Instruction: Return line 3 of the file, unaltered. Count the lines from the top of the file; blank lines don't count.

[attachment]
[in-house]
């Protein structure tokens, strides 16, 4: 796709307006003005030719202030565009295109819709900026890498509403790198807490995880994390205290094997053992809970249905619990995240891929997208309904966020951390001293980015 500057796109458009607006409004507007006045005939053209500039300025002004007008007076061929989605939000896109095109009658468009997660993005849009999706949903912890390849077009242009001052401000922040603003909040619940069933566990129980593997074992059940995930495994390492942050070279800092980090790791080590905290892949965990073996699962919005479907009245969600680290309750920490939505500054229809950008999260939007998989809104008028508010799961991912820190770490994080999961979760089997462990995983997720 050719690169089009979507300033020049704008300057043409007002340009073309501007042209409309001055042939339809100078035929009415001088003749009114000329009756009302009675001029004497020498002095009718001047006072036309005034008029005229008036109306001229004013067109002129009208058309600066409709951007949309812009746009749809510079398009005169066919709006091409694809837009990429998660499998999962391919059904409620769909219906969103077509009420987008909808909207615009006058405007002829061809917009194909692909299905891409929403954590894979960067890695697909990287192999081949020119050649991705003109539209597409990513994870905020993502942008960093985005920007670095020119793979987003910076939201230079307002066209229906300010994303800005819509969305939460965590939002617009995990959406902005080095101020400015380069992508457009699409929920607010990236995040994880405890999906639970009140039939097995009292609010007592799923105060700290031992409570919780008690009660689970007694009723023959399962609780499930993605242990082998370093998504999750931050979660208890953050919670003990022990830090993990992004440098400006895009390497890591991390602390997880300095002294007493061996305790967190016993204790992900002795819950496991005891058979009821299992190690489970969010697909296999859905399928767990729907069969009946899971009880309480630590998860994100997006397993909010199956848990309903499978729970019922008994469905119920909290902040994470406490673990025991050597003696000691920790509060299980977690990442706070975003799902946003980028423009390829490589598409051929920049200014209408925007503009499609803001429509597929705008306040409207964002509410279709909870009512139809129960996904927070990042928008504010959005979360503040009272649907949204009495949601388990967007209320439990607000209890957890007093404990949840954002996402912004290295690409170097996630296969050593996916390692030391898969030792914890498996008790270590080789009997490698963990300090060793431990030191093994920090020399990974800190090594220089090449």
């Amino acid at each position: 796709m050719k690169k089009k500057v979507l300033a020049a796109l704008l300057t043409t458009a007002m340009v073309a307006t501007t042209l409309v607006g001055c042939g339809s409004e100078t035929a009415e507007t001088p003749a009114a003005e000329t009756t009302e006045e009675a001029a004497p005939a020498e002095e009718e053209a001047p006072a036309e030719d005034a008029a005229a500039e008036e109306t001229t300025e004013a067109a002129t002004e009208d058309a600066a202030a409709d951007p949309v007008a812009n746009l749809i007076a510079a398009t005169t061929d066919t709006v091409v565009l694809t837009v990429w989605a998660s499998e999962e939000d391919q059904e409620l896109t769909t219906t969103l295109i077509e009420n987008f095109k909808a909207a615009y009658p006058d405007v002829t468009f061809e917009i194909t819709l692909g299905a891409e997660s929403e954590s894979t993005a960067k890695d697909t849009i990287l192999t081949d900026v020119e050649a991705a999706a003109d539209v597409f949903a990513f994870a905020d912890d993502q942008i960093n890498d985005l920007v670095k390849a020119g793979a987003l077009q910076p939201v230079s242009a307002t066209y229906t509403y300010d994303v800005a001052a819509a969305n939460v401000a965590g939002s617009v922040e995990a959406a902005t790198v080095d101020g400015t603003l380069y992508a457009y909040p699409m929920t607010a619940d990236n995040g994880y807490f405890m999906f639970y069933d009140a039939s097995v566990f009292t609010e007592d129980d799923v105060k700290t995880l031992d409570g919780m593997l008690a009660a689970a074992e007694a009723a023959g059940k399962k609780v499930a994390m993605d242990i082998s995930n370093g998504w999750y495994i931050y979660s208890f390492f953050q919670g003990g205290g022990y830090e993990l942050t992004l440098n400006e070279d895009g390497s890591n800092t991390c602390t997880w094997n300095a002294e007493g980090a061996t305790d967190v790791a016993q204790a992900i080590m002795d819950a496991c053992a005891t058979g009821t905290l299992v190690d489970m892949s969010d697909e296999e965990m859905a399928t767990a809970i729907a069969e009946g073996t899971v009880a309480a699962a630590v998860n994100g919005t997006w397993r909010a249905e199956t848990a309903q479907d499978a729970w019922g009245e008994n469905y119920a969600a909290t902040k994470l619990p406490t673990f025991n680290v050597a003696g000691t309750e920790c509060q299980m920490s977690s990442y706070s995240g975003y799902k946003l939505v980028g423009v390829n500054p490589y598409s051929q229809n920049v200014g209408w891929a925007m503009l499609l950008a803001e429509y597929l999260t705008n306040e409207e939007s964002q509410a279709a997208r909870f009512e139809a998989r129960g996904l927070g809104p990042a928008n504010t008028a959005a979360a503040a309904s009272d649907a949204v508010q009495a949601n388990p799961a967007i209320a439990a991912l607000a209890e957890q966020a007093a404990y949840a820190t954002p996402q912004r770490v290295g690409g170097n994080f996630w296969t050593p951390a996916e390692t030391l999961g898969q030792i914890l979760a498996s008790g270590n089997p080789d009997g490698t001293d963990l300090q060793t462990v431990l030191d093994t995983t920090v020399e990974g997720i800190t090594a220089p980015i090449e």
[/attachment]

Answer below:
């Amino acid at each position: 796709m050719k690169k089009k500057v979507l300033a020049a796109l704008l300057t043409t458009a007002m340009v073309a307006t501007t042209l409309v607006g001055c042939g339809s409004e100078t035929a009415e507007t001088p003749a009114a003005e000329t009756t009302e006045e009675a001029a004497p005939a020498e002095e009718e053209a001047p006072a036309e030719d005034a008029a005229a500039e008036e109306t001229t300025e004013a067109a002129t002004e009208d058309a600066a202030a409709d951007p949309v007008a812009n746009l749809i007076a510079a398009t005169t061929d066919t709006v091409v565009l694809t837009v990429w989605a998660s499998e999962e939000d391919q059904e409620l896109t769909t219906t969103l295109i077509e009420n987008f095109k909808a909207a615009y009658p006058d405007v002829t468009f061809e917009i194909t819709l692909g299905a891409e997660s929403e954590s894979t993005a960067k890695d697909t849009i990287l192999t081949d900026v020119e050649a991705a999706a003109d539209v597409f949903a990513f994870a905020d912890d993502q942008i960093n890498d985005l920007v670095k390849a020119g793979a987003l077009q910076p939201v230079s242009a307002t066209y229906t509403y300010d994303v800005a001052a819509a969305n939460v401000a965590g939002s617009v922040e995990a959406a902005t790198v080095d101020g400015t603003l380069y992508a457009y909040p699409m929920t607010a619940d990236n995040g994880y807490f405890m999906f639970y069933d009140a039939s097995v566990f009292t609010e007592d129980d799923v105060k700290t995880l031992d409570g919780m593997l008690a009660a689970a074992e007694a009723a023959g059940k399962k609780v499930a994390m993605d242990i082998s995930n370093g998504w999750y495994i931050y979660s208890f390492f953050q919670g003990g205290g022990y830090e993990l942050t992004l440098n400006e070279d895009g390497s890591n800092t991390c602390t997880w094997n300095a002294e007493g980090a061996t305790d967190v790791a016993q204790a992900i080590m002795d819950a496991c053992a005891t058979g009821t905290l299992v190690d489970m892949s969010d697909e296999e965990m859905a399928t767990a809970i729907a069969e009946g073996t899971v009880a309480a699962a630590v998860n994100g919005t997006w397993r909010a249905e199956t848990a309903q479907d499978a729970w019922g009245e008994n469905y119920a969600a909290t902040k994470l619990p406490t673990f025991n680290v050597a003696g000691t309750e920790c509060q299980m920490s977690s990442y706070s995240g975003y799902k946003l939505v980028g423009v390829n500054p490589y598409s051929q229809n920049v200014g209408w891929a925007m503009l499609l950008a803001e429509y597929l999260t705008n306040e409207e939007s964002q509410a279709a997208r909870f009512e139809a998989r129960g996904l927070g809104p990042a928008n504010t008028a959005a979360a503040a309904s009272d649907a949204v508010q009495a949601n388990p799961a967007i209320a439990a991912l607000a209890e957890q966020a007093a404990y949840a820190t954002p996402q912004r770490v290295g690409g170097n994080f996630w296969t050593p951390a996916e390692t030391l999961g898969q030792i914890l979760a498996s008790g270590n089997p080789d009997g490698t001293d963990l300090q060793t462990v431990l030191d093994t995983t920090v020399e990974g997720i800190t090594a220089p980015i090449e």